But the one thing I think I do know is that while it wasn’t a Morton’s porterhouse the size of a small car, that steak was truly more than enough for the family of five. And the fact that we set the big dining table – no ketchup bottle on the table, thank you! and ate like a Rockwell family, seemed to imbue those dinners with something somehow lacking in today’s world. What we have today surely is the banishment of “just enough” as a way of seeing the world. Whether it’s ten million dollar mansions, hundred thousand dollar sedans, or merely the 48 ounce porter house, in so many ways we have too much, given to children too soon, and for far too long. The feelings of entitlement that today’s kids have thrown at them are surely not a fault of their own. The gamesmanship parents play to prove their own offspring somehow superiour does so little to get the children ready for life, that it is at once startling and sad. I know it has become something old hat for my generation to speak longingly of how tough we had it in the fifties and sixties, but with all the simplicity that life handed us we still ended up ok. Today, though, is one of those days when a little reflection might not be a bad thing.
My junior high school (Olympus “… with your flag of white and blue unfurled’ we re proud for all the world to see…”) was typical in that schools built in the 1950s might have had a Public Address system, and a big 16mm projector in the auditorium, but otherwise they lacked anything which we would today consider high tech. So it was, in my 9th grade gym class, on a cold January day fifty years ago (hmmm I guess just writing that number makes me want to go lie down and have a heart attack!) that Don Laursen, the coach, wheeled in a 15” black and white TV to the gymnasium. Once plugged in, we knew it must be something special, since we had never before seen a TV in school. He turned it on and tuned it to Channel 5, the strongest signal in town, and we were informed that we would be watching the Inauguration of the new President. John F Kennedy, (you always pronounced the F if you said his full name) was taking the reins from Ike, and we were there to share in the moment. And there was something transfixing about that phrase “and so my fellow Americans, ask not what your country can do for you…” and the fact that even in very conservative, very Mormon Salt Lake City, we were being treated to the induction of a Democratic president made it a special moment. Just two years later, when I attended Boys State in the summer of 1963 at Utah State University, we ‘Staters rubbed elbows with a bunch of college grads training for the Peace Corps, perhaps the single most idealistic concept this government has ever hatched. It all seemed to come together, and though there were those constant threats of US/Soviet tension, we did seem to feel the world was going to be our oyster.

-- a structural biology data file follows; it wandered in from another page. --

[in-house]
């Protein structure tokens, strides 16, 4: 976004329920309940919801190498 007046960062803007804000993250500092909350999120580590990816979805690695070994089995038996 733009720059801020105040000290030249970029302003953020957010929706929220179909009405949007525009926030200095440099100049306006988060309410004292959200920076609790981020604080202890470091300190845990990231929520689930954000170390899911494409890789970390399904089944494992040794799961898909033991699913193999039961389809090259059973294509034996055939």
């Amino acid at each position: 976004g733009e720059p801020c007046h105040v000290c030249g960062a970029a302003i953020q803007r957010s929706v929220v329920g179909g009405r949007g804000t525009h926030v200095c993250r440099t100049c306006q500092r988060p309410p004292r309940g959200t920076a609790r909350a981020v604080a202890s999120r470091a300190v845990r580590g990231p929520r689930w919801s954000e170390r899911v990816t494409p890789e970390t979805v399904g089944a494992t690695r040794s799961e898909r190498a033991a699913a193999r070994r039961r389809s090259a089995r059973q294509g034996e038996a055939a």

JFK visits Salt Lake City, Sept 1963
And so today, with electronic news dissemination causing no story to have a life beyond a few minutes, no chance for reflection possible before the next barrage or hailstorm of ‘breaking news’…. Oh wait, Snooki in Florida is breaking news? Well, whatever we call it, it just keeps overwhelming our senses, our ability to think through and digest. The idea of a family of means sharing one nice steak has given way to everyone having way too much, way too soon, and for way too long. I wish there were some way to just slow things down a little. But when I see a Youtube video of a five piece band making music on a subway train using nothing but iPhones, I guess it’s pretty clear that we’re not going back to Spin and Marty. Nonetheless I commend to you, take five minutes and read that Inaugural address. It remains one of the great calls for reasonable behaviour uttered in modern times. In my life I have heard the whisper of Obama in a hall of 20000 supporters, reminding us “yes, we can.” And I suppose that like Kennedy, the reality of governance always strays far from the idealism and principles which got one elected in the first place. But to read Kennedy’s Inaugural address (or listen to it, but reading it yourself is even more powerful) you understand that inspite of all the overbearing difficulties of today’s modern world, merely taking the time to reflect has value. And while this line was written with the Soviets in mind, we would do well to remind all our own elected leaders to take it to heart: “So let us begin anew -- remembering on both sides that civility is not a sign of weakness, and sincerity is always subject to proof. Let us never negotiate out of fear, but let us never fear to negotiate.”
I find it beyond all reason to try and understand how I could have already lived long enough to have events clearly in my mind from fifty years ago. Were this 1961 right now, and my teacher Coach Laursen to have the same wistful memory, we would be talking about January 1911. Life is rolling along too quickly for my taste. Maybe it would slow down the tiniest bit if I could just do a little less, a little slower, and for a just a moment longer. We’re just sayin’….David